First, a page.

Severe weather could spark further fires

More than 40 fires have popped up in southwest Oregon in the wake of lightning strikes that peppered the region over the weekend.

Firefighters could face more work today. The National Weather Service issued a red flag warning Monday for scattered thunderstorms and dry lightning through early this morning for eastern Jackson County and the southern Cascades and Siskiyous.

Smokejumpers, hand crews, helicopters and air tankers have been deployed to battle the blazes, most of which are small.

"The storms carried some precipitation but that's kind of a double-edged sword," said Paul Galloway, spokesman for the Rogue River-Siskiyou National Forest. "The precipitation helps put them out but it also means we may have something popping up in a few days after they dry out."

He was referring to "sleeper fires" that can smolder for a few days before flaring up when hot weather returns by week's end.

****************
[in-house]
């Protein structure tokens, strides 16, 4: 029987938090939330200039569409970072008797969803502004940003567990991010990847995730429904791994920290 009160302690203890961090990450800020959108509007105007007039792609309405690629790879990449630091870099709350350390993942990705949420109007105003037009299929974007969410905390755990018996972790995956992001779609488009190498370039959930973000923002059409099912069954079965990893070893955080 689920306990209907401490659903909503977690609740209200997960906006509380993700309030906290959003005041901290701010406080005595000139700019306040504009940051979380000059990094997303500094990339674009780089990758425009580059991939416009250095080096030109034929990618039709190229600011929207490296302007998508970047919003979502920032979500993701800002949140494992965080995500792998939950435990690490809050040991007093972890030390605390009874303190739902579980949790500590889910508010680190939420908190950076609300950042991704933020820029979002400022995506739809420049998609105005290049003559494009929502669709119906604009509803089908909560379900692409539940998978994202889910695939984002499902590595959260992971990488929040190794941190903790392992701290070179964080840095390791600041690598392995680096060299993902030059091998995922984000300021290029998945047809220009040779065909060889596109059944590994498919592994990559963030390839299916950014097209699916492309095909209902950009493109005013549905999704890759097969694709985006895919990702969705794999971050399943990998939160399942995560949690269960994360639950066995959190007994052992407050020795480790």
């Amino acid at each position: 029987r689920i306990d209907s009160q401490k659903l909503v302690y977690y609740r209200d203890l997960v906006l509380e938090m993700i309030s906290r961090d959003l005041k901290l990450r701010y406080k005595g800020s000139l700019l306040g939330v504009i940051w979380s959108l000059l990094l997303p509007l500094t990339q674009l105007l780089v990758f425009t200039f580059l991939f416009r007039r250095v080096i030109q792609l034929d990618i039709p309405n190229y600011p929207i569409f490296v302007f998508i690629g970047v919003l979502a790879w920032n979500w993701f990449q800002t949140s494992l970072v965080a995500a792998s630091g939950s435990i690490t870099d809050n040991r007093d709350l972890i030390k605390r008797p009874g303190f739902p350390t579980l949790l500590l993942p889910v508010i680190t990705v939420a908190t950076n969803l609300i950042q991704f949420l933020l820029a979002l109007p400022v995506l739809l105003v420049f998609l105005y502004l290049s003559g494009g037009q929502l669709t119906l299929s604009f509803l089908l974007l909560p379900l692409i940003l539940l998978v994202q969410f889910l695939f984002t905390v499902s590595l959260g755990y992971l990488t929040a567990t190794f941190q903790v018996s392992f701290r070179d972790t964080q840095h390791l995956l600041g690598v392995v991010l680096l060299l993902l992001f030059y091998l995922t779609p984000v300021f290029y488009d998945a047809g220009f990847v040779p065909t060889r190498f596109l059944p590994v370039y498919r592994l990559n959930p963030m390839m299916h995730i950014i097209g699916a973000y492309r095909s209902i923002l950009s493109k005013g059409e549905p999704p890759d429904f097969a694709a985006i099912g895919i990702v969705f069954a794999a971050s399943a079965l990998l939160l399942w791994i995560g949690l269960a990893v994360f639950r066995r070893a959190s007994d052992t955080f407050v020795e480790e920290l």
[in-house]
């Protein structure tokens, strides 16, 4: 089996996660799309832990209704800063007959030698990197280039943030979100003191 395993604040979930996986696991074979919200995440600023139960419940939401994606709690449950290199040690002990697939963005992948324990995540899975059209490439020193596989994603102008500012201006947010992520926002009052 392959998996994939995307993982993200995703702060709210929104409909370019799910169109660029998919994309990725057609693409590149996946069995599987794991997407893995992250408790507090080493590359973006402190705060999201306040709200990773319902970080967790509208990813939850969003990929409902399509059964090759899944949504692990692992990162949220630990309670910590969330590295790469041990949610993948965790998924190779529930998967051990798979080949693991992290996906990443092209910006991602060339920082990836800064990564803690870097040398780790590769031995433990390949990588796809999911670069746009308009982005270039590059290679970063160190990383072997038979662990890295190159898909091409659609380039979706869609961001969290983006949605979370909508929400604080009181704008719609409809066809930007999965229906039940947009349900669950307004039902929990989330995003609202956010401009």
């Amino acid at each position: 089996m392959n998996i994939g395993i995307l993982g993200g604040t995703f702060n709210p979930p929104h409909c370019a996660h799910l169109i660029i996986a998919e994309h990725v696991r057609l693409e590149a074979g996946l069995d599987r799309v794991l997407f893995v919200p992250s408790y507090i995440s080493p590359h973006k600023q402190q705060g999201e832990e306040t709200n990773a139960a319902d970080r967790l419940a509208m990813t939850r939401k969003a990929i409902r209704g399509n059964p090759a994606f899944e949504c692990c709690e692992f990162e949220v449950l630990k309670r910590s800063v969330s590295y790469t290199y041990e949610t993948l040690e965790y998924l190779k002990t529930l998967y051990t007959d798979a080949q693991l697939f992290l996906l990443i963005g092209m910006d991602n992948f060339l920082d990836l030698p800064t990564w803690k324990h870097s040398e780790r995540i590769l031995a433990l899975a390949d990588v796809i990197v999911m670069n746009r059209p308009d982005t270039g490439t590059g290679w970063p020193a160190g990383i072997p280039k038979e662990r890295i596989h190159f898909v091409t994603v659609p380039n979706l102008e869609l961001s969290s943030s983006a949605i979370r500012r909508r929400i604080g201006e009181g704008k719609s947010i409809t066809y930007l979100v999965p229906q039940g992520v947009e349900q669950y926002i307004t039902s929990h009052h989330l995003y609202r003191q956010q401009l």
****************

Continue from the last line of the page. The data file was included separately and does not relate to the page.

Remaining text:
At least 20 lightning-sparked wildfires have been found on national forest land. The biggest is the 150-acre Lonesome fire on the High Cascades Ranger District some 15 miles northeast of Union Creek. That fire is "creeping and smoldering" in an area of wet meadows, officials reported.

The Bessie Rock Fire, about eight miles east of Prospect, had burned some 25 acres by Monday evening, but the remaining 11 fires on the district were less than five acres, and most were being mopped up late Monday.

Five fires were burning in the Wild Rivers Ranger District, with the largest being the 65-acre Horse Mountain fire about 15 miles north of Cave Junction.

The 10-acre Fish fire located in the Sturgis Creek drainage in the Siskiyou Mountains Ranger District had been lined and was being mopped up Monday evening.

The Gold Beach Ranger District reported one fire that had been lined at 1 acre and was being mopped up.

On lands protected by the Oregon Department of Forestry, 22 fires have been found in Jackson and Josephine counties, including 14 in Jackson County and eight in Josephine.

The largest in Jackson was the 81/2-acre Joe Dyer fire, while the biggest in Josephine was the 4-acre Birdseye Creek fire just south of the city of Rogue River.

Most of the fires on ODF-protected land in Jackson County are in the northern part of the county, while the Josephine fires are east of Marial deep in the lower Rogue River drainage and northwest of Selma.

The ODF protects U.S. Bureau of Land Management, state, county and private forest, brush and grasslands.


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